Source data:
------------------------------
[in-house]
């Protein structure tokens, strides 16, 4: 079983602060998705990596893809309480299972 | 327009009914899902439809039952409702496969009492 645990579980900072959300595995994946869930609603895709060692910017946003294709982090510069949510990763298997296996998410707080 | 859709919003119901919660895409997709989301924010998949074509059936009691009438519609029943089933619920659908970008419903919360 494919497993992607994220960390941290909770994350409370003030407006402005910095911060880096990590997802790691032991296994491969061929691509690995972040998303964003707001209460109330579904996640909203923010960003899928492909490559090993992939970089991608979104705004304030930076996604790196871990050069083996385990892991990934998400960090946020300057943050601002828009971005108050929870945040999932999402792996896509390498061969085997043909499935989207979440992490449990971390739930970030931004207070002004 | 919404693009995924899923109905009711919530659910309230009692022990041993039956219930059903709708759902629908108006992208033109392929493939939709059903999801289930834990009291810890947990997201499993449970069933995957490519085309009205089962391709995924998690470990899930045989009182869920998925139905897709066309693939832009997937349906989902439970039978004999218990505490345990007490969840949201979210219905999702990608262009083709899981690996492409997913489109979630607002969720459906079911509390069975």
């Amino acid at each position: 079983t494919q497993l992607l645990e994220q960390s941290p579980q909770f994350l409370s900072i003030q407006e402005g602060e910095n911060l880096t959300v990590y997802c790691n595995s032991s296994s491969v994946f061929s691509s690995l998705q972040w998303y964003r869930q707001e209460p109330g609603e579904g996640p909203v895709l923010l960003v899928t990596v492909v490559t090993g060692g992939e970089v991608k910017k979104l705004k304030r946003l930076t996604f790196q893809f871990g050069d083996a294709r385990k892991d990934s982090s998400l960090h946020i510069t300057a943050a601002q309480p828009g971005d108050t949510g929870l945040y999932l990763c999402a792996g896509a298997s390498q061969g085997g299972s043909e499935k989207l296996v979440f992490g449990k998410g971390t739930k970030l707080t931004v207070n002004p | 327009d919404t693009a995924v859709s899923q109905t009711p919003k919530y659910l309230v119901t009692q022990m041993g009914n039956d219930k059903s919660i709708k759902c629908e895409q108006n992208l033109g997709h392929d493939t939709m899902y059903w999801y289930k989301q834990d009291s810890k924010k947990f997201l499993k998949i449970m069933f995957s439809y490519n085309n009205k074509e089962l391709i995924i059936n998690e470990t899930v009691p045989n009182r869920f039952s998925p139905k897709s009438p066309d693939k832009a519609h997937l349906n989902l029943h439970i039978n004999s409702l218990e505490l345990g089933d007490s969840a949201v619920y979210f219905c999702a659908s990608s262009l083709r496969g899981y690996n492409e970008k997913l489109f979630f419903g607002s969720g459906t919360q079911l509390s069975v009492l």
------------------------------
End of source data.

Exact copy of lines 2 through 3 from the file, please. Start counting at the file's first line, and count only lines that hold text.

């Protein structure tokens, strides 16, 4: 079983602060998705990596893809309480299972 | 327009009914899902439809039952409702496969009492 645990579980900072959300595995994946869930609603895709060692910017946003294709982090510069949510990763298997296996998410707080 | 859709919003119901919660895409997709989301924010998949074509059936009691009438519609029943089933619920659908970008419903919360 494919497993992607994220960390941290909770994350409370003030407006402005910095911060880096990590997802790691032991296994491969061929691509690995972040998303964003707001209460109330579904996640909203923010960003899928492909490559090993992939970089991608979104705004304030930076996604790196871990050069083996385990892991990934998400960090946020300057943050601002828009971005108050929870945040999932999402792996896509390498061969085997043909499935989207979440992490449990971390739930970030931004207070002004 | 919404693009995924899923109905009711919530659910309230009692022990041993039956219930059903709708759902629908108006992208033109392929493939939709059903999801289930834990009291810890947990997201499993449970069933995957490519085309009205089962391709995924998690470990899930045989009182869920998925139905897709066309693939832009997937349906989902439970039978004999218990505490345990007490969840949201979210219905999702990608262009083709899981690996492409997913489109979630607002969720459906079911509390069975």
């Amino acid at each position: 079983t494919q497993l992607l645990e994220q960390s941290p579980q909770f994350l409370s900072i003030q407006e402005g602060e910095n911060l880096t959300v990590y997802c790691n595995s032991s296994s491969v994946f061929s691509s690995l998705q972040w998303y964003r869930q707001e209460p109330g609603e579904g996640p909203v895709l923010l960003v899928t990596v492909v490559t090993g060692g992939e970089v991608k910017k979104l705004k304030r946003l930076t996604f790196q893809f871990g050069d083996a294709r385990k892991d990934s982090s998400l960090h946020i510069t300057a943050a601002q309480p828009g971005d108050t949510g929870l945040y999932l990763c999402a792996g896509a298997s390498q061969g085997g299972s043909e499935k989207l296996v979440f992490g449990k998410g971390t739930k970030l707080t931004v207070n002004p | 327009d919404t693009a995924v859709s899923q109905t009711p919003k919530y659910l309230v119901t009692q022990m041993g009914n039956d219930k059903s919660i709708k759902c629908e895409q108006n992208l033109g997709h392929d493939t939709m899902y059903w999801y289930k989301q834990d009291s810890k924010k947990f997201l499993k998949i449970m069933f995957s439809y490519n085309n009205k074509e089962l391709i995924i059936n998690e470990t899930v009691p045989n009182r869920f039952s998925p139905k897709s009438p066309d693939k832009a519609h997937l349906n989902l029943h439970i039978n004999s409702l218990e505490l345990g089933d007490s969840a949201v619920y979210f219905c999702a659908s990608s262009l083709r496969g899981y690996n492409e970008k997913l489109f979630f419903g607002s969720g459906t919360q079911l509390s069975v009492l």